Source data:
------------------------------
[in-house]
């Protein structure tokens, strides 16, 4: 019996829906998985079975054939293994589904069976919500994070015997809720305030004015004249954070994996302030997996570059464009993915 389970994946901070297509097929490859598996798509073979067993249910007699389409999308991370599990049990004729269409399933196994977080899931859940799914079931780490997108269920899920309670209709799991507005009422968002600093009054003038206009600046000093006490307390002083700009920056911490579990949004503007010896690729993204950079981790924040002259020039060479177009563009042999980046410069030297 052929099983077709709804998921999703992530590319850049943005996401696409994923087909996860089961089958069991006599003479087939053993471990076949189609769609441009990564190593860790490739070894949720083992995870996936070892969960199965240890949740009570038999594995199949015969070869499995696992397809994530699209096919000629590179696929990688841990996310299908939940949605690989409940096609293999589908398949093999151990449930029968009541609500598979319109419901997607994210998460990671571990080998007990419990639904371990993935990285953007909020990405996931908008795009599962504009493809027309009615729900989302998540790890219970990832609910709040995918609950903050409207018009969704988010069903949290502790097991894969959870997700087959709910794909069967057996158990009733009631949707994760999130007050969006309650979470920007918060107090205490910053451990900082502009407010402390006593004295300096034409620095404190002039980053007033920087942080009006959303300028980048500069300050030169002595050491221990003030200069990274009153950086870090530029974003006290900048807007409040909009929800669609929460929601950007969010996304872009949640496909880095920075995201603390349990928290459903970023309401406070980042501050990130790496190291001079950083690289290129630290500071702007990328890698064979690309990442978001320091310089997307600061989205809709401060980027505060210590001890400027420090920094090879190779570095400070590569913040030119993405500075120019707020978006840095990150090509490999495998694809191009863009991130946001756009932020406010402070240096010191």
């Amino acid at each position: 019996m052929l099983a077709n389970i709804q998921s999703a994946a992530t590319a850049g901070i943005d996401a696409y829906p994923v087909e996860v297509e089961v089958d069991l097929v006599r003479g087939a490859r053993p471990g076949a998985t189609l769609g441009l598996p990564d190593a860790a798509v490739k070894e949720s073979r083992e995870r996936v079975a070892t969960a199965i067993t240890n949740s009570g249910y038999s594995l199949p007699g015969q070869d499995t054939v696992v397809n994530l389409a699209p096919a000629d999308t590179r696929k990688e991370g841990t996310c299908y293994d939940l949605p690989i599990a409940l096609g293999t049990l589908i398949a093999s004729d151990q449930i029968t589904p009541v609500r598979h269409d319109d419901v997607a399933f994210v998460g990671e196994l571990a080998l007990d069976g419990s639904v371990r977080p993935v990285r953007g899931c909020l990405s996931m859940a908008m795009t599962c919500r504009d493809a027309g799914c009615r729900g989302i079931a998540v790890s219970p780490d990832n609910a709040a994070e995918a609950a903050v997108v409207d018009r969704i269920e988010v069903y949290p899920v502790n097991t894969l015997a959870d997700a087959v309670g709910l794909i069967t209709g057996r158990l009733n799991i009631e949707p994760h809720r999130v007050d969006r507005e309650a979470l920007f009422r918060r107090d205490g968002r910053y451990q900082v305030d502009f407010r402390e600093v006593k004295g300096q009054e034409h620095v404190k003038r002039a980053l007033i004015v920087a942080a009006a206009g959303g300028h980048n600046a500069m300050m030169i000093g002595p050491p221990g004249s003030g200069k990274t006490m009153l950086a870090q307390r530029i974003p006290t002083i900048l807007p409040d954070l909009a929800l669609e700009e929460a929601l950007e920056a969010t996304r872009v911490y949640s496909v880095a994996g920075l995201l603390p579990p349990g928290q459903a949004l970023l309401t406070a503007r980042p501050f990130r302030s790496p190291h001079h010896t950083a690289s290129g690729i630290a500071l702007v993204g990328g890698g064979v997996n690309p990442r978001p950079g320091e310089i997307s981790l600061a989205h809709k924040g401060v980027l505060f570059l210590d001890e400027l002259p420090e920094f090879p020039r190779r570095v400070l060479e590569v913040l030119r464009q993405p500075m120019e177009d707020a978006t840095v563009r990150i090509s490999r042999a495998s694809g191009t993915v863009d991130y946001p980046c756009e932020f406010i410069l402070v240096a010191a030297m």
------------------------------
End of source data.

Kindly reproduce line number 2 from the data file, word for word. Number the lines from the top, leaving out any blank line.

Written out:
């Protein structure tokens, strides 16, 4: 019996829906998985079975054939293994589904069976919500994070015997809720305030004015004249954070994996302030997996570059464009993915 389970994946901070297509097929490859598996798509073979067993249910007699389409999308991370599990049990004729269409399933196994977080899931859940799914079931780490997108269920899920309670209709799991507005009422968002600093009054003038206009600046000093006490307390002083700009920056911490579990949004503007010896690729993204950079981790924040002259020039060479177009563009042999980046410069030297 052929099983077709709804998921999703992530590319850049943005996401696409994923087909996860089961089958069991006599003479087939053993471990076949189609769609441009990564190593860790490739070894949720083992995870996936070892969960199965240890949740009570038999594995199949015969070869499995696992397809994530699209096919000629590179696929990688841990996310299908939940949605690989409940096609293999589908398949093999151990449930029968009541609500598979319109419901997607994210998460990671571990080998007990419990639904371990993935990285953007909020990405996931908008795009599962504009493809027309009615729900989302998540790890219970990832609910709040995918609950903050409207018009969704988010069903949290502790097991894969959870997700087959709910794909069967057996158990009733009631949707994760999130007050969006309650979470920007918060107090205490910053451990900082502009407010402390006593004295300096034409620095404190002039980053007033920087942080009006959303300028980048500069300050030169002595050491221990003030200069990274009153950086870090530029974003006290900048807007409040909009929800669609929460929601950007969010996304872009949640496909880095920075995201603390349990928290459903970023309401406070980042501050990130790496190291001079950083690289290129630290500071702007990328890698064979690309990442978001320091310089997307600061989205809709401060980027505060210590001890400027420090920094090879190779570095400070590569913040030119993405500075120019707020978006840095990150090509490999495998694809191009863009991130946001756009932020406010402070240096010191």